Many of us have thought about getting a second job, especially when trying to pay off debt, save for a big event, like a wedding. Or, be more comfortable at the end of the month. Earning two incomes may seem attractive, but it will require a great deal of effort and work. We look at whether it’s a good idea to secure a second job while already working full-time.
No doubt, a second job will be physically demanding, so this is a very important consideration when deciding whether the risks outweigh the benefits. Having more than one job can strain your physical and mental health. Being too busy may even make you less effective in both roles. When you take on a second job, you may have less time to unwind, less time to sleep. You won’t be able to recover between the two roles. This may be easier to maintain for a short time, but it will be hard to maintain long-term. It is also inevitable that personal relationships will suffer from the lack of time available. Granted, it is more sustainable to take on two part-time jobs than to take on a full-time role and another job on top of that.
Check Your Contract
Before considering additional work, check your existing contract. Contracts sometimes include clauses about additional work. Check also to see if there are any provisions for the hours and locations you should be available to work. A clause such as this may limit your options. There may also be terms in your contract that would prevent you from working with a competitor part-time. If there is no mention about a conflict of interest or second job, your current employer cannot stop you from taking one on. There is a cap on the working week in terms of hours, which is 48 and often referred to as ‘working time regulations’. Read more about it on Gov.uk, including the exceptions.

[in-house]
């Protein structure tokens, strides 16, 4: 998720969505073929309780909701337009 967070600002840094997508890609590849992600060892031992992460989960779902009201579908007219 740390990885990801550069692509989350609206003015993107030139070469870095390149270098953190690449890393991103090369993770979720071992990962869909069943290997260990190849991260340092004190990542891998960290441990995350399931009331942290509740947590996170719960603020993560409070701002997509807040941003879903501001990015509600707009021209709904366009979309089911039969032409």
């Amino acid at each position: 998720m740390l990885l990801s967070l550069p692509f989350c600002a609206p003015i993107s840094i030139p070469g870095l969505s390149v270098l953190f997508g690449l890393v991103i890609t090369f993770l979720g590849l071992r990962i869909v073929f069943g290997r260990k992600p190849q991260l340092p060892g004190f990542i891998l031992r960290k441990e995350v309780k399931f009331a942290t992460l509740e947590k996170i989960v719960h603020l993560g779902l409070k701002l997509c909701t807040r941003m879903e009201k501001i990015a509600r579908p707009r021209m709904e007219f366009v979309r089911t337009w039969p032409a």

Impact On Tax
A certain amount of money can be earned without paying tax. This is called the Personal Allowance, which is £12,570 for the 2021/22 tax year. It is usually better to apply your Personal Allowance to the job that pays the most – since you only get one. When you do two jobs, you can split your Personal Allowance as long as neither of your incomes exceeds £12,570 per year.
For example, having an earning of £14,000 on your first job and £6,000 on your second will grant you personal allowance. There will be income tax on the £1,430 of pay above the allowance on the main job at a basic rate of 20%. This will be in addition to all the second job income. Splitting the allowance between two jobs is possible if both jobs are below the Personal Allowance. You can ask HMRC to transfer any unused allowances from one job to another, or you can request a refund at the end of the tax year.
When combined earnings create income of over £50,000, with all the personal allowance being applied to the first job, all income from the second job will be taxed at the basic rate (if HMRC is unaware), even if some should be taxed at the higher rate. It is imperative you communicate accurate salaries, along with your tax codes, to avoid paying this extra tax at year’s end.
Inform your insurer if you change jobs or work part-time, additionally. Applying for new life, house, or medical insurance can affect your premiums when you have two occupations. On the flip side, it does not matter if you take on a new high-risk or low-risk role when in a current policy, your insurance premium will not change. If your second job involves driving, for example, a delivery job, this can raise your current rates.
If you’re looking for other helpful ideas on how to budget, click here for articles on spending wisely and creating a budget you can stick to.